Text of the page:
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Pathogen detection and inactivation of plasma products


PCR test is a molecular method that detects viruses in the blood. Traditional antibody tests detect the presence of antibodies that are being produced by the body in order to fight the infection.

An advantage of the PCR test is that there is no need to wait until antibodies are produced in the blood, which can take up to 20 days. The PCR test is so sensitive that it can trace single virus particles.


S/D treatment is a well-documented and validated chemical process that effectively inactivates lipid-enveloped viruses, such as HIV, hepatitis B and hepatitis C, but also previously unknown lipid-enveloped viruses. The lipid envelope is dissolved by the S/D treatment, thus rendering the virus unable to bind to cell receptors.

Octapharma was the first company to use the method on an industrial scale to inactivate viruses, as early as 1986.








von Willebrand disease is a life-long illness that cannot be cured. However, today there are different alternatives for the effective treatment and prevention of bleedings. Which one is the most suitable depends mainly on the severity of the disease.

Mild and some forms of moderate von Willebrand disease

In milder forms of VWD bleeding, symptoms can often be treated with desmopressin — a synthetically produced drug. The effect of desmopressin varies from person to person and can lead to an increase in both VWF and coagulation factor VIII.

Another treatment alternative is to use a drug containing tranexamic acid. This substance prevents the blood from dissolving clots and is administered in the form of tablets, liquid or as an injection. Among other uses, it is considered to be effective in the management of bleedings in the nose, the mouth and the uterus. Drugs containing tranexamic acid can also be used locally — for example in the nose to stop nose bleeds or as a mouthwash for tooth extractions. Often desmopressin and tranexamic acid are used in combination. In minor bleedings tranexamic acid alone can be sufficient.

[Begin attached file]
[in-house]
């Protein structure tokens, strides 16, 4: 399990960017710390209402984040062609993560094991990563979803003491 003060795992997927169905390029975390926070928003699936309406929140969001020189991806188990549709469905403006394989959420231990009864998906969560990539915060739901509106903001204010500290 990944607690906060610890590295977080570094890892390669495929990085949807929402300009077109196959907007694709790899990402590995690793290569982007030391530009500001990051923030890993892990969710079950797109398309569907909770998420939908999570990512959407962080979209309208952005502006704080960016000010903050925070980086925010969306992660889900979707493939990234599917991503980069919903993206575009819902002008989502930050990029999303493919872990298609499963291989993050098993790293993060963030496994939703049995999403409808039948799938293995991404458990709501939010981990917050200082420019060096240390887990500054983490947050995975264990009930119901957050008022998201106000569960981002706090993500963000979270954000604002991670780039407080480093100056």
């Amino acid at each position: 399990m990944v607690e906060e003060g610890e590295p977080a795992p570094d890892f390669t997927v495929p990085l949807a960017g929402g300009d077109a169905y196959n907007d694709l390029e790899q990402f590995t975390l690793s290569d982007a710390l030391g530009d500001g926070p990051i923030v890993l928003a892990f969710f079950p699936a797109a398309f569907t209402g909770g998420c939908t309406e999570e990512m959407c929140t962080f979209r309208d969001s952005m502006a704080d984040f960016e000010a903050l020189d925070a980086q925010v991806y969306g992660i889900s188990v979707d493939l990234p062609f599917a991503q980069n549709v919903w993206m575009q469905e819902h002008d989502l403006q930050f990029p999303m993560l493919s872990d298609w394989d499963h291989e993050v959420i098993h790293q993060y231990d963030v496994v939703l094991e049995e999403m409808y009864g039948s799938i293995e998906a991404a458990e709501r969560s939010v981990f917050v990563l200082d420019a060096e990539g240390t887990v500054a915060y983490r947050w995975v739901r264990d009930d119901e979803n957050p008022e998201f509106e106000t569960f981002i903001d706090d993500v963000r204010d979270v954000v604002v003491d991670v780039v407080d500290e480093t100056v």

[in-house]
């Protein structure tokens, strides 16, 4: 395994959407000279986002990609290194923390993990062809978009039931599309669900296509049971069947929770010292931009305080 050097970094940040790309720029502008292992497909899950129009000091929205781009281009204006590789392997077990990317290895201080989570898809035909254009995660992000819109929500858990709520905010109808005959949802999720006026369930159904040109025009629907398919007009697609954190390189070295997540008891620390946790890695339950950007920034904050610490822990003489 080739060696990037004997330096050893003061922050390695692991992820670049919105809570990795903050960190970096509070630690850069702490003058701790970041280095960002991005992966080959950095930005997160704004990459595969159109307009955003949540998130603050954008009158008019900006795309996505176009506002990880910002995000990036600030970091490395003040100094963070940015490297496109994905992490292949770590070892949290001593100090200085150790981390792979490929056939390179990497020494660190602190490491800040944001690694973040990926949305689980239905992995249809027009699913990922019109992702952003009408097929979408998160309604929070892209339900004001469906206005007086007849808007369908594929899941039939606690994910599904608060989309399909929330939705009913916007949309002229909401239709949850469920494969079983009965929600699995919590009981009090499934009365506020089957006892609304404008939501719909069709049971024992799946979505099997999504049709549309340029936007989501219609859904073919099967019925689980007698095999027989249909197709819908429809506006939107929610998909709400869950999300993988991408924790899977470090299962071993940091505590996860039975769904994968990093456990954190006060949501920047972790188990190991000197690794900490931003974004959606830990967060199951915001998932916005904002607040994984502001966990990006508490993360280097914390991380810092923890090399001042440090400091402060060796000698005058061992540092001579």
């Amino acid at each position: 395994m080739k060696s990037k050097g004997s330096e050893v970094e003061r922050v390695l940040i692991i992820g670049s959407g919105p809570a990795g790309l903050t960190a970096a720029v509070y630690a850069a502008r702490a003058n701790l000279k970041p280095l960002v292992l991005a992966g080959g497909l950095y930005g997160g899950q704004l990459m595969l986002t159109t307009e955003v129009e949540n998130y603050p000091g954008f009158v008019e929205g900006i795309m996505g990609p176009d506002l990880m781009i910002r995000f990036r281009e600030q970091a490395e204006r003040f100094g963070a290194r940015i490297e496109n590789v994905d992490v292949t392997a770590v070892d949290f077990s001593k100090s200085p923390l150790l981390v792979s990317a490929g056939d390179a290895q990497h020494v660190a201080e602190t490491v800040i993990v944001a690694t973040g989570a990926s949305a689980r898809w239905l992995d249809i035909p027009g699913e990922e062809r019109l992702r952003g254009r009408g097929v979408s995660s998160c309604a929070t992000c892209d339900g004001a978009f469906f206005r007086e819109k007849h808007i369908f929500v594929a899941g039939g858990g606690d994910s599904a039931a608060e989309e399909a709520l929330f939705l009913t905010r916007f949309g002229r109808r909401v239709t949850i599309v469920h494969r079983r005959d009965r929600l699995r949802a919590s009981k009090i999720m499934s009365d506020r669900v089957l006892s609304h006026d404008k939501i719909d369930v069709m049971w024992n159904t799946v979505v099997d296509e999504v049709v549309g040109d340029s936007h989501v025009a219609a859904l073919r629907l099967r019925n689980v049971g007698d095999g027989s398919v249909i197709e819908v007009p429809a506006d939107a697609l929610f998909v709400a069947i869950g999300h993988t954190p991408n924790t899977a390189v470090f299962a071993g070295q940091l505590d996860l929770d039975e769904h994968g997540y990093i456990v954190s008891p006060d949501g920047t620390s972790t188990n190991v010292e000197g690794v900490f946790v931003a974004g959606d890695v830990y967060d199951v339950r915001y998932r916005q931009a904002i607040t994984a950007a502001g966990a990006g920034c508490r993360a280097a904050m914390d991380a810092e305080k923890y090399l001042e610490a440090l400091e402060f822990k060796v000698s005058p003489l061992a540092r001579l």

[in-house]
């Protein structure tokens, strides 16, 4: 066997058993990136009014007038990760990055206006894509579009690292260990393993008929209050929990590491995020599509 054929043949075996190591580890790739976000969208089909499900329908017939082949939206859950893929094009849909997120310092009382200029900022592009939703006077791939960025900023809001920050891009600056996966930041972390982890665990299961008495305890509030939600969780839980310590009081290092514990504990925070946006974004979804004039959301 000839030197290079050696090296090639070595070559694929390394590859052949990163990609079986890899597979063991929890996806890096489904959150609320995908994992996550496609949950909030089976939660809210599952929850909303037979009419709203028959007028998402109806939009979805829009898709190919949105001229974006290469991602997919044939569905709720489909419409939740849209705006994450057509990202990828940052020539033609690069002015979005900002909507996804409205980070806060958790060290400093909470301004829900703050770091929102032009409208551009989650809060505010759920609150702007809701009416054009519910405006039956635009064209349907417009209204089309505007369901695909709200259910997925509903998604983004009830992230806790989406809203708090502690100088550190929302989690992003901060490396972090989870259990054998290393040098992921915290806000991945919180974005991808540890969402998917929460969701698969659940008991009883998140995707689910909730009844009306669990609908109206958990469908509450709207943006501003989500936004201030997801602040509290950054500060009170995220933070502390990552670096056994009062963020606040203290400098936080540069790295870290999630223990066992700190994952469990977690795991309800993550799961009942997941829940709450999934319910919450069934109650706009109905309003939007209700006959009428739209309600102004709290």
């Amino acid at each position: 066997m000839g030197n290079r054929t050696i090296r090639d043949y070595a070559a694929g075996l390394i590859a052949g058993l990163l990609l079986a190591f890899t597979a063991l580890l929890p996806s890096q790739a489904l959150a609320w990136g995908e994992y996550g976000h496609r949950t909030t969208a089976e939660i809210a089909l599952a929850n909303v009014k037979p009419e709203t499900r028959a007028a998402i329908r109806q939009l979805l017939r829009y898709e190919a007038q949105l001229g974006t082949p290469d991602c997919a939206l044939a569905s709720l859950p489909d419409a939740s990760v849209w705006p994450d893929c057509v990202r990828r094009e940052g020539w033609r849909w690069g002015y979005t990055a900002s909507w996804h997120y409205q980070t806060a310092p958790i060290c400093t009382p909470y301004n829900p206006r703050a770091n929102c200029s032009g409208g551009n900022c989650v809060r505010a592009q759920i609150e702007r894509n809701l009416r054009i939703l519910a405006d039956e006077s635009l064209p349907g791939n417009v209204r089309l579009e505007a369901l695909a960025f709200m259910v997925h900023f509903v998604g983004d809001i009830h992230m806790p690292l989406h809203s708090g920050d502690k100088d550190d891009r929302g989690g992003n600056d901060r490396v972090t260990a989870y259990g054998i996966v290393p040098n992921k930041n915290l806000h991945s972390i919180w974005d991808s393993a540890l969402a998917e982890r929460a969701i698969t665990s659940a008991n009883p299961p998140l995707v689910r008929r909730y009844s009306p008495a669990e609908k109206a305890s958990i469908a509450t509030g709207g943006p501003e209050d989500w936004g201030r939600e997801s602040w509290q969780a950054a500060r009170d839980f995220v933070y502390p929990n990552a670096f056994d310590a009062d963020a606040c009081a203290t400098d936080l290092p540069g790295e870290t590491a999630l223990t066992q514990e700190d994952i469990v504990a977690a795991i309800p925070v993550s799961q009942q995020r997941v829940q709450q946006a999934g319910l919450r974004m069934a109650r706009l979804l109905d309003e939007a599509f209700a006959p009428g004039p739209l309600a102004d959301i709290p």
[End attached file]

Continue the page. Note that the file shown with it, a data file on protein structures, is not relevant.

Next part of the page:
Severe and some forms of moderate von Willebrand disease

Severe and moderate forms of VWD are best treated with so-called factor concentrates. These are derived from blood plasma and contain both VWF and coagulation factor VIII. They replace the proteins that are missing in the blood. As with other proteins, the coagulation factors are broken down naturally in the body and, therefore, must be replaced continually.

Modern von Willebrand concentrates undergo very careful monitoring during the entire production process. First, the health of blood donors is examined in order to ensure that they are suitable donors. Then a molecular testing method — PCR testing — is applied, which detects potential infection with hepatitis A, hepatitis B, hepatitis C, parvo virus or HIV.

The concentrate is then virus inactivated as a third security measure. The factor concentrate undergoes several virus-inactivation steps including, for example, a well-established chemical method (the so-called solvent-detergent treatment, S/D  treatment) which inactivates potential lipid-enveloped viruses.

Another virus inactivation method is heat treatment that inactivates potential non-enveloped viruses in the plasma. These two methods effectively inactivate all potential remaining or unknown viruses. Finally, the product undergoes an ultimate quality control before reaching the pharmacy. From a viral safety perspective, factor concentrates are now considered to be safe drugs, thanks to these controls and state-of-the-art production processes, for example as recommended by the World Federation of Hemophilia (WFH).

Today, due to the thorough production process and the well-preserved physiological characteristics of modern factor concentrates, it is possible to minimise the risk of adverse events. Defined half-lives and standardised contents of the two therapeutic proteins — factor VIII and von Willebrand factor — minimise the risk of potential overdosing. In addition, keeping the amount of albumin to a minimum is another way of reducing the content of non-therapeutic proteins which, in turn, could cause adverse events.


Page updated: 2019-02-05